2014/12/18

The Newport Club

International Tennis Hall of Fame Class of 2014: Nick Bollettieri, Jane Brown Grimes, Lindsay Davenport, John Barrett, and Chantal Vandierendonck   Photo by Kate Whitney Lucey

International Tennis Hall of Fame Class of 2014: Nick Bollettieri, Jane Brown Grimes, Lindsay Davenport, John Barrett, and Chantal Vandierendonck Photo by Kate Whitney Lucey

The Newport Club

By Jack Cunniff

(July 12, 2014) NEWPORT – With apologies to the late John Hughes.

Five students of the game of tennis – “executive” Jane Brown Grimes, “journalist” John Barrett, “survivor” Chantal Vandierendonck, “coach” Nick Bollettieri, and “champion” Lindsay Davenport – all come from different backgrounds. On Saturday, they reported for Saturday “detention” at the International Tennis Hall of Fame in Newport, RI. At the end of day, by sharing their life experiences, we learn that they aren’t just the executive, the journalist, the survivor, the coach, the champion. We see them for what they are: tennis fans. They are “The Newport Club”, Class of 2014.

 

To look at the resume of Jane Brown Grimes, she’s the consummate tennis executive. President and CEO of the International Tennis Hall of Fame. Managing Director of the Women’s Professional Tennis Council (now known as the Women’s Tennis Association). Chairman of the Board of the United States Tennis Association. Professional tennis has always had a fragmented political structure, and it is never easy to get each body to agree on the issues facing the sport. It was Brown Grimes’ love of tennis that allowed her to succeed in each of these roles by moving the sport forward. In her own words, “If you can kind of get on the same page with various groups, really convince them something you think should happen is good for the game overall, if you can back your own ego out of it, I think you can get a lot done.”

It’s easy to label Barrett a journalist. For over forty years, he was the tennis correspondent for The Financial Times of London. He was editor of World of Tennis, and publisher of Wimbledon the Official History. He was the Wimbledon announcer on the BBC from 1971 until 2006. More than this, however, he is a fan of tennis and feels incredibly lucky to have made his life in the sport. Regarding his broadcasting career, Barrett says “I had the best seat in the house. I could comment about the game I loved from an early age and they actually paid me for it! What could be more wonderful than that?” He married tennis as well, taking three-time Grand Slam champion Angela Mortimer as his bride in 1967.

 

Vandierendonck was born into a tennis family. At age 18, tennis took a back seat when she became a paraplegic as the result of an auto accident. Chantal would have to learn to accept life in a wheelchair. How could she survive life without tennis? Her uncle told Chantal about wheelchair tennis. Upon seeing the sport for the first time in Paris, she saw it was “still real tennis”. Her family organized wheelchair events in her native Netherlands, and with her love of practice and hard work, Vandierendonck soon became a champion in the sport. Because of her dedication to tennis, Vandierendonck learned how great her life in a wheelchair could be. She’s not only the first women’s wheelchair player inducted into the Tennis Hall of Fame, but also the first Dutch player inducted.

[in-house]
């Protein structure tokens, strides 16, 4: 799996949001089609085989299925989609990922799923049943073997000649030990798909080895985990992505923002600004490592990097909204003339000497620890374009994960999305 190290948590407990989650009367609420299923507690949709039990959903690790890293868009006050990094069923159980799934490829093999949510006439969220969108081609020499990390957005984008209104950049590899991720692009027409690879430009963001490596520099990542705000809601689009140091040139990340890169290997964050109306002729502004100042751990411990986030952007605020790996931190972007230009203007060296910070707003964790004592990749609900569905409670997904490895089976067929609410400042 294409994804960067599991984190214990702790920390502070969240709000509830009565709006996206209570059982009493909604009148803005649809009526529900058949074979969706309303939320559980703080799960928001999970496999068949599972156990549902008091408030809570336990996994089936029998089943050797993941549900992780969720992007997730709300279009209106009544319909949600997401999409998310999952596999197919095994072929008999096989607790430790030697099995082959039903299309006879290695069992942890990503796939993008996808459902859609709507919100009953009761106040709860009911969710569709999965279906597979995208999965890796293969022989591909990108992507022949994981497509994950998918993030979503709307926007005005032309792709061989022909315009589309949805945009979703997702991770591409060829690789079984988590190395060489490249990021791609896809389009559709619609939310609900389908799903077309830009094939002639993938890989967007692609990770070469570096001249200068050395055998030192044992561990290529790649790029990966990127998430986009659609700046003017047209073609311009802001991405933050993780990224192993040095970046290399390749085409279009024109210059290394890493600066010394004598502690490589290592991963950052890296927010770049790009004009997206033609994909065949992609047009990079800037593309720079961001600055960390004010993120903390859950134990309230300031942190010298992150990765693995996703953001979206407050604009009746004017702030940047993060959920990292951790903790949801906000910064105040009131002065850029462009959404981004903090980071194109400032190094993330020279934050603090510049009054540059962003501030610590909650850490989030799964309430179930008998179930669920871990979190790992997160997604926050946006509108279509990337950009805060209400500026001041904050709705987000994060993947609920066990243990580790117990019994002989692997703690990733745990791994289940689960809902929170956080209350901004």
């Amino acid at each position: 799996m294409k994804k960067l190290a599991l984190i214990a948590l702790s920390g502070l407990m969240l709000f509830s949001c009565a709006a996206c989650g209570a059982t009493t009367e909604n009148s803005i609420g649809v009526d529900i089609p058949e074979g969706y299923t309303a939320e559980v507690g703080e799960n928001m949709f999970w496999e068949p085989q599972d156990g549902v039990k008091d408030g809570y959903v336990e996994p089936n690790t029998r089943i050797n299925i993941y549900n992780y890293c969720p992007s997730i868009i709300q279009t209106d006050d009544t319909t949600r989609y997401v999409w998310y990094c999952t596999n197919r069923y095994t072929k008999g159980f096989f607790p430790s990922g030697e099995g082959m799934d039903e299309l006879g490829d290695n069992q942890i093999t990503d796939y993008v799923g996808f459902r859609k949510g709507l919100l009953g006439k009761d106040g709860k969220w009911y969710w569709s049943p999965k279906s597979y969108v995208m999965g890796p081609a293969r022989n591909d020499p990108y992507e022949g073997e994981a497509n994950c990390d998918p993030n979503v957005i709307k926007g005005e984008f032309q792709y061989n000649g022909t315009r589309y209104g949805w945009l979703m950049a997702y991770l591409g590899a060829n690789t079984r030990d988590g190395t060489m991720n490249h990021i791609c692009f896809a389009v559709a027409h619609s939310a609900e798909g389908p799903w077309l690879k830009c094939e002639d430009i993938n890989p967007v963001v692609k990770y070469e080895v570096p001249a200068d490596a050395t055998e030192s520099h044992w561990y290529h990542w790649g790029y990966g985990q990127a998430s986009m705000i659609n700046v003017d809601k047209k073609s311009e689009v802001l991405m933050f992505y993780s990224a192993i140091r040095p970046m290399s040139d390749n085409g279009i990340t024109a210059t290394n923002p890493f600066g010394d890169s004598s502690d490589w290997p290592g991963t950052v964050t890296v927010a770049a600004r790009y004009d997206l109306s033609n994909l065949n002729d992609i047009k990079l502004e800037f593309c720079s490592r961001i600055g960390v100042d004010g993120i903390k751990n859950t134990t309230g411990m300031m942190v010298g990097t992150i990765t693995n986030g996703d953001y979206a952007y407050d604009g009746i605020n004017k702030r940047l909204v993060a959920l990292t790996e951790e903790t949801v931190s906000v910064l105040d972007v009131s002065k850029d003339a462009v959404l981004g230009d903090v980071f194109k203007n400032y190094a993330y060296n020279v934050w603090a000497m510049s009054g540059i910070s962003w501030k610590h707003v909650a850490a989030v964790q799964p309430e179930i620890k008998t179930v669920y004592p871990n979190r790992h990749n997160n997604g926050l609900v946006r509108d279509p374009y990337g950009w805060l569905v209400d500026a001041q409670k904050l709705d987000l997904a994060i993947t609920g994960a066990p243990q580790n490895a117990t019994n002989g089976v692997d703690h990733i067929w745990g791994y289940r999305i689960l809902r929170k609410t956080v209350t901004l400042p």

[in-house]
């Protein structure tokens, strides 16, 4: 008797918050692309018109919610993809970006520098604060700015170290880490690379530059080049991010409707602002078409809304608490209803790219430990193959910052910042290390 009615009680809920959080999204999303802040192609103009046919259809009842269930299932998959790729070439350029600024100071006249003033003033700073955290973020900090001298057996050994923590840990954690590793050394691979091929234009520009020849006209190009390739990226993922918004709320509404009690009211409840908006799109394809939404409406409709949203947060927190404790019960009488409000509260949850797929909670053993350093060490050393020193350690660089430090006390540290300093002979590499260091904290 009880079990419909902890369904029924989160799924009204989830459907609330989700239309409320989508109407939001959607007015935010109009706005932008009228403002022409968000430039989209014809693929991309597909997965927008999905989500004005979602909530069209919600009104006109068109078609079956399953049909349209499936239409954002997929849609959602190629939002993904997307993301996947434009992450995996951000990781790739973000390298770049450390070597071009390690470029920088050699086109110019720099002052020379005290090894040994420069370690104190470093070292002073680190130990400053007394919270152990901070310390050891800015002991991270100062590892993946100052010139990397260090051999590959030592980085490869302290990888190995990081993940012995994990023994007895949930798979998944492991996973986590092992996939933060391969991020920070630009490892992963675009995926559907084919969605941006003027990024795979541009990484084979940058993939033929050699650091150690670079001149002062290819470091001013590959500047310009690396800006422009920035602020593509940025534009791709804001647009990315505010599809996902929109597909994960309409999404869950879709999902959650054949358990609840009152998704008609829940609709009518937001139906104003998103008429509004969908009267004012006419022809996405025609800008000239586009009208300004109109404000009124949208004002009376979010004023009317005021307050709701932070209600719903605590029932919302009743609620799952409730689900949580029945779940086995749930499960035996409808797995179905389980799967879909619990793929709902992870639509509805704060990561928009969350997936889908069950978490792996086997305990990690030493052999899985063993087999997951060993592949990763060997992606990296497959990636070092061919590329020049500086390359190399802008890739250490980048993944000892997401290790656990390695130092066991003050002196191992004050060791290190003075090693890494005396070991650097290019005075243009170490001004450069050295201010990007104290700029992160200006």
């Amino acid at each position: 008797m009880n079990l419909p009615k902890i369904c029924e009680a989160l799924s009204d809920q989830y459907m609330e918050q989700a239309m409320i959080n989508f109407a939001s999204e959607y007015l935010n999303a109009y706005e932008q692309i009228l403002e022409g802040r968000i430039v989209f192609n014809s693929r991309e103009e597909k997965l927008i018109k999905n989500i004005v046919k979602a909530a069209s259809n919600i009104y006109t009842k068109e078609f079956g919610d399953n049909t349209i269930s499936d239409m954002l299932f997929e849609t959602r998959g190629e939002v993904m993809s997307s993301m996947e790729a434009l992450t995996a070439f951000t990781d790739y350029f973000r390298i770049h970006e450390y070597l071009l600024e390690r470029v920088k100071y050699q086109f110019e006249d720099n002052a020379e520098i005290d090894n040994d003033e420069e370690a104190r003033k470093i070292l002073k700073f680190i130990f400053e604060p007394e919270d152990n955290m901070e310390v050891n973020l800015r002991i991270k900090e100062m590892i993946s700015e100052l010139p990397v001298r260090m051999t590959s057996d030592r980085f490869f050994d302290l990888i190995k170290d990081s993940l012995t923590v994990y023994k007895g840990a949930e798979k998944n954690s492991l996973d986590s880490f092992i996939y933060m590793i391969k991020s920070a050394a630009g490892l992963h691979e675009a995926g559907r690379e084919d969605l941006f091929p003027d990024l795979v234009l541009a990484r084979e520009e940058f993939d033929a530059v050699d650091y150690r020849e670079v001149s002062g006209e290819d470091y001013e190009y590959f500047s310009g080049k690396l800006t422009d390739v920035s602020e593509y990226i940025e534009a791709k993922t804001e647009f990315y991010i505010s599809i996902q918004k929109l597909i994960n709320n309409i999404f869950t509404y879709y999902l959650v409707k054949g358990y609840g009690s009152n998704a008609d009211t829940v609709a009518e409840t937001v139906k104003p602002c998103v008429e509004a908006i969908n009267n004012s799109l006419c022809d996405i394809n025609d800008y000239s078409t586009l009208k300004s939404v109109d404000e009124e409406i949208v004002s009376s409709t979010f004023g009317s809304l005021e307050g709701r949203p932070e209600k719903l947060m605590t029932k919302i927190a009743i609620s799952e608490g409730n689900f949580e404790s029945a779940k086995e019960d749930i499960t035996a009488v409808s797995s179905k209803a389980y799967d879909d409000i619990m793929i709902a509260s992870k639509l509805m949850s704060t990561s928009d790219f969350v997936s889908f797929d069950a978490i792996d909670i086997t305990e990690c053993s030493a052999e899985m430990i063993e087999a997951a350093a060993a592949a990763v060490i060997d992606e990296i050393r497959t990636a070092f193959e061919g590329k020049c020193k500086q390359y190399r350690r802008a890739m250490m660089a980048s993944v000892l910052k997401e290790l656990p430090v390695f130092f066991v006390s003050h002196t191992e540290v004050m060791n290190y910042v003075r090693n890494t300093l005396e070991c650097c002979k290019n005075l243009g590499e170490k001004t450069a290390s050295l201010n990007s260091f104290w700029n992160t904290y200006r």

The “Coach”, Nick Bollettieri, is famous for many reasons. He has a number of successful former pupils, including Hall-of-Famers Andre Agassi, Jim Courier, and Monica Seles. He partnered with Arthur Ashe to start the Ashe Bollettieri Tennis Program in Newark, NJ, then started the Bollettieri Tennis Academy in Bradenton, FL. He’s the author of several instructional books. His commitment to tennis continues to drive him. His sponsorship for children’s tennis programs is well-documented, but in Newport, Bollettieri partnered with AARP Rhode Island to hold a free clinic for senior players. As he announced in his induction speech, “I’m just beginning my journey.” This fan of tennis says that retirement is not in his vocabulary.

 

Lindsay Davenport has always been known as a champion. She won regularly in the junior ranks of tennis. Within four months of turning professional, she won her first of 55 tournament titles. After turning twenty, she claimed the gold medal in the 1996 Atlanta Olympics. And she continued to win on the biggest stages of the sport, taking the Women’s Singles trophies at the 1998 U.S. Open, 1999 Wimbledon, and 2000 Australian Open. It’s been only recently that we’ve come to view Davenport as something other than a champion. Certainly, as the wife and mother of four, she has new responsibilities today. Yet her love of the sport has returned her to the scene as a respected tennis commentator. “I always loved to study the game,” Davenport admitted, “I would spend a lot of time trying to analyze the strengths and weaknesses of the players at the very top. I’m a tennis junkie.”

 

The five most recent inductees had been labeled and stereotyped into a role. But after the 2014 Tennis Hall of Fame induction ceremonies, we learned that the reason for their success was that they were, and still are, tennis fans.

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